What Jeremy did next

Jeremy Hunt is rapidly giving the air of the classroom teacher who has had to step in to snatch back all the treats and prizes that the trainee teacher unwisely handed out.  We now know that he is reversing two things.

First, he is reversing most of the tax cuts from his predecessor’s mini budget. Because people had begun to plan for these in their own household budgeting, this will feel a bit like a tax increase although perhaps not quite as bad as if he had found that he needed to reverse the cuts at a later date.  Secondly, he has cut short the proposed energy price freeze, it will no longer last for two years but instead only until April 2023.  This means that people will not know how much their energy will cost going into next winter. 

In effect, Jeremy Hunt has acted to deal with market uncertainty by adding to uncertainty for the average household.  I suspect that he is going to be a deeply unpopular Chancellor of the Exchequer and that today’s emergency statement has cemented in place the likelihood of a landslide defeat for the Conservatives whenever the next General Election comes.

Politically, Liz Truss has through a series of unforced errors managed to score a hattrick of own goals and every time her team has the ball, it seems more likely that they will put it in their own net!  This is remarkable because as I’ve mentioned a few times, the Government didn’t really have to do too much. If they’d introduced their energy measures and left things at that, they could now be setting out a longer-term low tax vision and I suspect would be competing on even terms with the opposition.

As it happens, whilst ending the energy price freeze early will increase uncertainty, I’m not sure that’s the worst decision to make.  The risk is that prices will go up again heavily next year, particularly if Vladimir Putin remains in power and continues to use control of gas and oil as an alternative means of fighting war.  I’ve personally taken a pessimistic view of the possibility of the energy crisis ending quickly.  Having said that, if this is a long-term crisis then we still would have had to face the problem of what to do when the price freeze finished if prices had not come down.

At the same time, the risk with fixing prices is that interfering in the market also means that the end consumers don’t benefit when costs come down. We’ve seen petrol prices falling back from their previous high as alternative sources have opened up.  However, gas prices remain high, even though wholesale prices have in fact fallen over the past few months and could fall further.  If wholesale prices continue to fall back, then households may find that the 2023-24 winter proves less challenging than feared.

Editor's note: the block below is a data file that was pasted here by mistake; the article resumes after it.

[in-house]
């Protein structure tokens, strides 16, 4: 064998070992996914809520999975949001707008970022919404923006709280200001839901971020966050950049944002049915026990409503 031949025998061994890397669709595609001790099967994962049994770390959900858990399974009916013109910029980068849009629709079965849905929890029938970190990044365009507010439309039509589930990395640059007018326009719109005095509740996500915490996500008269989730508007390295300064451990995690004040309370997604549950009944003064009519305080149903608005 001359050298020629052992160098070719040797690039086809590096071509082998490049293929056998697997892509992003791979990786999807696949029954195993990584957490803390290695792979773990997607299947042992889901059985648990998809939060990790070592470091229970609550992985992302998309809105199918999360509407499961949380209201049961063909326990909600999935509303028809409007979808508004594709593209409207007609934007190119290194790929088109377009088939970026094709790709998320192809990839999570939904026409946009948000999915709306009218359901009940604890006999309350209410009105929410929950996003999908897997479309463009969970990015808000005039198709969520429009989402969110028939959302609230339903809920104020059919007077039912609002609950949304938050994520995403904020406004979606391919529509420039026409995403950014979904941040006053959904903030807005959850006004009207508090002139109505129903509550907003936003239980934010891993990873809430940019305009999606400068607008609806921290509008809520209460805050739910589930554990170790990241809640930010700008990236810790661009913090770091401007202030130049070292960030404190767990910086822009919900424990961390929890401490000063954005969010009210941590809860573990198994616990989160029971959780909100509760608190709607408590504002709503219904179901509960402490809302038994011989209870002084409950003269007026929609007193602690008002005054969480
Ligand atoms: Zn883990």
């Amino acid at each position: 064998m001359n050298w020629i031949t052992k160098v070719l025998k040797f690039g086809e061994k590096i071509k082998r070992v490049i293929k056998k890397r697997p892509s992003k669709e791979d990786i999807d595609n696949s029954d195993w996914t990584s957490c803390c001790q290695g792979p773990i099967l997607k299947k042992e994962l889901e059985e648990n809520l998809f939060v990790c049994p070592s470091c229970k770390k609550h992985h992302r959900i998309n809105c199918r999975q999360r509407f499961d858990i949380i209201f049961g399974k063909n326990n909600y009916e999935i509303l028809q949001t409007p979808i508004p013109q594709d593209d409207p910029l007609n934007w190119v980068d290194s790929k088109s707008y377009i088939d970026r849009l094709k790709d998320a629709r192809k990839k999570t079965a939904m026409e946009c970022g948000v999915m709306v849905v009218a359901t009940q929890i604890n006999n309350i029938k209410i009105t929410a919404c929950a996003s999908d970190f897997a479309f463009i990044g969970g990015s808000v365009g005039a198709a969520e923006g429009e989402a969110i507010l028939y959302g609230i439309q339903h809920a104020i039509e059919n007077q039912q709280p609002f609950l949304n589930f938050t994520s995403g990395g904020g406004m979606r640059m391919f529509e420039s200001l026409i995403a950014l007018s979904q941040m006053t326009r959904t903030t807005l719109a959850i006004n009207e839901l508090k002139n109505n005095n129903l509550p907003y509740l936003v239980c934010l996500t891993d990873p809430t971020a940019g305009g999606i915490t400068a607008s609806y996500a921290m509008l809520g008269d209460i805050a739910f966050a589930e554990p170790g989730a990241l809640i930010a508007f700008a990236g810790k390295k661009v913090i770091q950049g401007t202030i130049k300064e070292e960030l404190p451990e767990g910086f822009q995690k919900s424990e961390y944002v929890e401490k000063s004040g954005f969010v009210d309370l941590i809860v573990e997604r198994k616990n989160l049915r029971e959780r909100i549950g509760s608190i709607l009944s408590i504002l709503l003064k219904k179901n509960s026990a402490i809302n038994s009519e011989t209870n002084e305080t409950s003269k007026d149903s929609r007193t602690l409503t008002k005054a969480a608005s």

Having said that, we can still expect the next few years to be tough for many households with the cost of living crisis continuing to bite.  I believe that the chancellor will still need to act in order to help households that are likely to struggle.  If his immediate actions and statements have bought him some space then here’s what I would prioritise as and when funds become available.

  1. I’d introduce a new lower rate of tax at 10p. This would target financial help to those earning between £13000 -£20,000 per year.
  2. I’d seek to reduce indirect taxes such as fuel duties and VAT in order to help tackle inflation and reduce the cost of living.
  3. I’d ensure that benefits are properly uprated in line with inflation.
  4. Given that our primary domestic dependency upon gas is for water and heating, it seems obvious that investment in helping households shift away from traditional gas boilers would make economic and environmental sense.

In order to enable some of those measures to happen, I would probably have also chosen to revere the Stamp Duty freeze as I expect most buyers to calculate that savings on not paying this are balanced out by increased interest rates. Personally I would also be cautious about completely cancelling the National Insurance increase without answering the question “how are we going to pay for the increased cost in social care over the long term?”

But so much for politicians. The aim of Liz Truss’ statement a few weeks back was to give people hope and certainty as we entered into a tough winter or two. Her plans and proposals have unraveled in weeks.

If we needed to learn the lesson again that we cannot rely on human powers and authorities for hope and certainty then we have certainly been taught it well. We cannot put our trust in human leaders. Their plans fail, their proposals are reversed and their promises are broken even when they do not want to break them.

As believers we are reminded again that our trust is in the Lord and in him alone.

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